By Jon Keller

BOSTON (CBS) — For those opposed to an election-eve or lame-duck GOP effort to jam through a successor to the late Supreme Court Justice Ruth Bader Ginsburg, Tuesday’s decision by Sen. Mitt Romney to back a pre-inaugural vote was infuriating. Wrote one moderate viewer: “Every time I put my faith in a Republican they let me down.”

But this power grab – which is fully within the rules of the Senate – is just the latest in a long string of bitterly partisan performances surrounding judicial appointments by both parties.

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And if Romney’s move surprised you, may I respectfully suggest you weren’t paying close enough attention to who Mitt Romney is.

For starters, he’s a conservative when it comes to the judiciary and always has been. When Romney was governor here he touted himself as a reformer interested only in “common sense,” but by the time he left in 2007 he had abandoned judicial reform and made it clear he wanted law and order conservatives on the bench.

Romney also represents a very conservative state these days. So when he said today he supported solidifying conservative control over the Supreme Court, that should surprise no one.

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Romney is a man of principle in his personal life and, at times, in public arena. Consider his explanation of his impeachment conviction vote, which read in part: “The Founders’ decision to invest senators with this obligation rather than leave it to voters was intended to minimize—to the extent possible—the partisan sentiments of the public.”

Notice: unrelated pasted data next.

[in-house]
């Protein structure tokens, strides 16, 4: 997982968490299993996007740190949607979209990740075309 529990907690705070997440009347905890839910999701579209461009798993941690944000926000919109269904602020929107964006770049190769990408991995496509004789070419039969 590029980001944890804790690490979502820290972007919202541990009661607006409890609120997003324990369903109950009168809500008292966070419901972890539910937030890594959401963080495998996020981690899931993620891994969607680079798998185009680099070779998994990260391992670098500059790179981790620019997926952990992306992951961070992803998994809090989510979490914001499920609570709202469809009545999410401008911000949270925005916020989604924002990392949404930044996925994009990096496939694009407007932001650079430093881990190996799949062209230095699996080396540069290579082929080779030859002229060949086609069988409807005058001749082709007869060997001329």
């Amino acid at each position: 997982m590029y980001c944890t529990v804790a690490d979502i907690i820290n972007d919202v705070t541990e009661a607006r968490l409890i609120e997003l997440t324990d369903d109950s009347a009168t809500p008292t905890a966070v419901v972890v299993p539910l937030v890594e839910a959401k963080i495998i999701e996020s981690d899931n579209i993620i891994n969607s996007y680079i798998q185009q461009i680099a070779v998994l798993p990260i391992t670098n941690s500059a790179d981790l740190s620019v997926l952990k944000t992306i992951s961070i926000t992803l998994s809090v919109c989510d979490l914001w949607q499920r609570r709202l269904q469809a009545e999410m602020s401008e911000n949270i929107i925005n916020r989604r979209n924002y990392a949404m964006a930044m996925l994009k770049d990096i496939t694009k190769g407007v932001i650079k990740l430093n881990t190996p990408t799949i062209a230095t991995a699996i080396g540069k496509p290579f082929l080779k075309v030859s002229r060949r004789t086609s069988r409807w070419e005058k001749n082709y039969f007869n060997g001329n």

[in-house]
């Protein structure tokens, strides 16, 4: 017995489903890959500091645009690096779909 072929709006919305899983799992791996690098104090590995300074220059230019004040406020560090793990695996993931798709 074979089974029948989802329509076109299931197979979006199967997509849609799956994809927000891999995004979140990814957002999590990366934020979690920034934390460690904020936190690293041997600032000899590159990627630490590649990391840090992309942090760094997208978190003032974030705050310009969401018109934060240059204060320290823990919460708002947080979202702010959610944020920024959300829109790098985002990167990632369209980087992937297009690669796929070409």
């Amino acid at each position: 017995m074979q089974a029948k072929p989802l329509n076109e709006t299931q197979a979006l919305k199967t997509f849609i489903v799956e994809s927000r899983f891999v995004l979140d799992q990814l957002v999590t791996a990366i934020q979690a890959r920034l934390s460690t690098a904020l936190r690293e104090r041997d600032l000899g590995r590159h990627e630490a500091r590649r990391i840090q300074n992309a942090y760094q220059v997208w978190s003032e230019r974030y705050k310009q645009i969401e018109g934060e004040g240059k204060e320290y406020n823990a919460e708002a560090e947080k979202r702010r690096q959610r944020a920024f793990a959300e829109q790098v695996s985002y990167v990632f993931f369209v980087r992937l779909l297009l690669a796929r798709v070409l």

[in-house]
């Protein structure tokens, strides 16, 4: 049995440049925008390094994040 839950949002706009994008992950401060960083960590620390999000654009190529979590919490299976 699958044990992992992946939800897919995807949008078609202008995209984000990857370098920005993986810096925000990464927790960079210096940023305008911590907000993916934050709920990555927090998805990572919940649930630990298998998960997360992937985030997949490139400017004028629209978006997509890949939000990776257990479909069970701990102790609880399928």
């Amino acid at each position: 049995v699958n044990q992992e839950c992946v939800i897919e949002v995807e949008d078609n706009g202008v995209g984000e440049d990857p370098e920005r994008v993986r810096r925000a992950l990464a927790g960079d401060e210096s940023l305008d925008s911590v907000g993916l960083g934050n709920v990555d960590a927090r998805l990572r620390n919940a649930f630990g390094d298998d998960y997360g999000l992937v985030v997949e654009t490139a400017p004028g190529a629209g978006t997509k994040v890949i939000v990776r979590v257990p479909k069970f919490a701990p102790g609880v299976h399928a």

But the Romney endorsing a fundamentally partisan move that could be left up to voters if he so chose is not Mitt the moralist. It’s Mitt the pol.

In addition to being a conservative, he is also a politician, and an ambitious one. Voters here will remember his willingness to flip-flop on issues, even matters of principle like abortion.

Mitt Romney wants to be president. That’s why he ran for it twice and has been making moves – including his impeachment vote – that could position him as the frontrunner to salvage the party from the potential wreckage this November. Future GOP primary voters might forgive him that impeachment vote four years from now, but would they overlook a “no” vote on securing a conservative majority on the court? Even if it turns out that with other Republicans lining up behind Trump, his would not have been the swing vote to deny confirmation?

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Doubtful. And so another chapter is written in the career of a high-minded man determined not to let his mind get so high that his political career runs out of oxygen.

Jon Keller